Positivism Philosophy

Logical Positivism

Logical positivism, also called logical empiricism or neopositivism, centers around the verification principle, which states that a theory of knowledge can only be verifiable by rational proof. Fundamentally scientific knowledge is the only kind of factual knowledge, and all traditional metaphysical doctrines are rejected as meaningless. The founder of logical positivism was A. J. Ayer (1910-1989).

Idealism Philosophy


Idealism sees reality as ideas in the mind rather than material objects. Experiences have mental and spiritual components. Reality is composed of ideas, thoughts and the human experience takes place in the mind. An idealist is a person who strives for higher or noble principles and goals. Plato said that only ideas encapsulate the true and essential nature of things.

Rationalism Philosophy


Rationalism concentrates on reason and regards reason as the chief source of knowledge. The criterion of truth is not sensory but strictly intellectual and deductive. Reality has an intrinsically logical structure based on reason. There is an independent objective world of accessible things and facts. Rationalists do not believe in the supernatural and will not let their emotions guide decision-making. René Descartes (1596–1650) was a prominent rationalist philosopher.


Analytical Philosophy

Analytic philosophers emphasize the need to clear up linguistic confusions to show that most philosophical problems start in the abuse of language. Analytic philosophers are very interested in technical issues in language and logic instead of traditional philosophical concerns such as the meaning of life. They tended to advocate realism. Realism is the belief that there exists an independent objective world of accessible things and facts. Philosophy should concern itself with identifying and eliminating false claims about reality.

Branches of Philosophical Investigation



This branch of philosophy deals with abstract concepts such as being, knowing, identity, time, and space and defines their nature. The metaphysical study uses deductive thinking based on a priori (knowledge independent of experience). Some central questions of metaphysics are ontology (nature of existence, being, becoming, reality), identity and change (what exactly someone is and what constitutes change), space and time (how do they relate to each other etc.), causality (how one event impacts on the next etc.), cosmology (contemplation of totality), mind and matter (mind in relationship to body), determinism and free will. Parmenides of Elea (c.515) is considered the father of metaphysics.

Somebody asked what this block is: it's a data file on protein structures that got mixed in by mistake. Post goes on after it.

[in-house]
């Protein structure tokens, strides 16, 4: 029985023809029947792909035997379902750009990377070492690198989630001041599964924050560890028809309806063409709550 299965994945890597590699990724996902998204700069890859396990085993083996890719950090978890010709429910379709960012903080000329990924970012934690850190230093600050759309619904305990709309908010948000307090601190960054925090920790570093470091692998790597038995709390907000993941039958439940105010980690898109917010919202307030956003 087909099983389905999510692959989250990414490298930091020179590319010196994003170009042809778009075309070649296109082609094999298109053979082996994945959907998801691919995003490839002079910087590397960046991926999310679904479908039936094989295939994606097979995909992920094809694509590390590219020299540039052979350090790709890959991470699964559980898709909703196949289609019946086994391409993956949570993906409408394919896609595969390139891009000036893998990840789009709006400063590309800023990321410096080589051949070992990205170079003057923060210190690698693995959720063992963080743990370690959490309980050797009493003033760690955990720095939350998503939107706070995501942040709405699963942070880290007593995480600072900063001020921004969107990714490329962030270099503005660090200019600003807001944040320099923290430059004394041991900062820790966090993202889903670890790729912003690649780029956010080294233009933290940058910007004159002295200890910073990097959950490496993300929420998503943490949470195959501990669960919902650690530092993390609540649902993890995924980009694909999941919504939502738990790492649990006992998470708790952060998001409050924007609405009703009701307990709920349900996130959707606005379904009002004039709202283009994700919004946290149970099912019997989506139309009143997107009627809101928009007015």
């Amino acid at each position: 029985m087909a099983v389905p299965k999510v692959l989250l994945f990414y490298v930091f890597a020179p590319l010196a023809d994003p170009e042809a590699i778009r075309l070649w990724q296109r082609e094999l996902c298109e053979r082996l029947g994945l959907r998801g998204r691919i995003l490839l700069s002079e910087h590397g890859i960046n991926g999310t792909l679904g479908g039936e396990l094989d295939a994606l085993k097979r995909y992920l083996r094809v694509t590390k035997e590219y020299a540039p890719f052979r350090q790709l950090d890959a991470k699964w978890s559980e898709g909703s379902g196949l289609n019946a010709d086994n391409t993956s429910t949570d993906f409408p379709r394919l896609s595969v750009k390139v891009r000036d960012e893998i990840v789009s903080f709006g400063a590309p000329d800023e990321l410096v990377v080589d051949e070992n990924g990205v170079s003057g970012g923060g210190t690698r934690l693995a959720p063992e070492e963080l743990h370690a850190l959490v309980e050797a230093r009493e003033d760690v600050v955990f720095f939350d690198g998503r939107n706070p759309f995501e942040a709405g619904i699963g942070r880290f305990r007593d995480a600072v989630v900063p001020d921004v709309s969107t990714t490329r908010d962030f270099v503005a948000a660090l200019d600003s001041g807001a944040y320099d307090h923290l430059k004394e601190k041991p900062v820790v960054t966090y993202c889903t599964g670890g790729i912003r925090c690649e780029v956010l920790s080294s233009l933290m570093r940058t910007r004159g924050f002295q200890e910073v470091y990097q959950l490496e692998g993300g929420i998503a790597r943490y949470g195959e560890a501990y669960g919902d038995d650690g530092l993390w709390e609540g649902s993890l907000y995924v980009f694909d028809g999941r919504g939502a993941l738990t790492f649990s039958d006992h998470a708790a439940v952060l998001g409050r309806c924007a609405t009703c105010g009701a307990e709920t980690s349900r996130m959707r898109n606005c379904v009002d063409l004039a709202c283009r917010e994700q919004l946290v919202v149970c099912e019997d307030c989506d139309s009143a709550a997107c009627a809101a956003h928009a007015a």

Paul Lapie Philosopher


Axiology studies the nature of values and value judgments. It connects to ethics, aesthetics, and religion. It asks the question, What kind of things has value? Central is the distinction between intrinsic (something that has a value from within) and extrinsic (something that has value as a means to something else) is of central importance. Some philosophers state that values do not exist on the most fundamental level of reality. The philosopher Paul Lapie first used the term in 1902.



Logic studies the truth and reasoning. Formal logic represents statements and argument patterns symbolically. Informal logic uses dialectics and argumentation. Logic has been studied since Antiquity. Philosophical logic is the study of logic within philosophy. Aristotle (384 BC—322 BC) is considered the father of western logic.

Guy Scorillo Philosopher


Aesthetics embraces the philosophical study of beauty and taste. It also includes philosophy or art. Aesthetic values expressed through judgments of taste are examined, covering both natural and artificial sources. The philosophy or art studies specifically how artists imagine, create and perform works of art. Aesthetics is defined as a critical reflection on art, culture, and nature. Guy Sircello (1936-1992) was an influential philosopher in this field.

Jean Piaget Philosopher


Epistemology is the theory of knowledge, especially concerning its methods, validity, and scope. Another focus is on the distinction between justified belief and opinion. Epistemology is a significant subfield of philosophy along with ethics, logic, and metaphysics. Jean Piaget (1896-1980) is considered the father of epistemology.



Ethics (moral philosophy)involves systematizing, defending, and recommending concepts of right and wrong behavior. Seeks to resolve questions of human morality, define concepts such as good and evil, right or wrong, or crime and justice. Socrates (300BC) is considered the father of ethics and inquiry.

Martin Heidegger

Continental Philosophy

Continental philosophy explains things not by reducing them to simple entities but by understanding them in a broader, holistic, historical context. This approach includes phenomenology, existentialism, and Deconstruction. One philosophical archetype of the continental system is Martin Heidegger (1989-1976).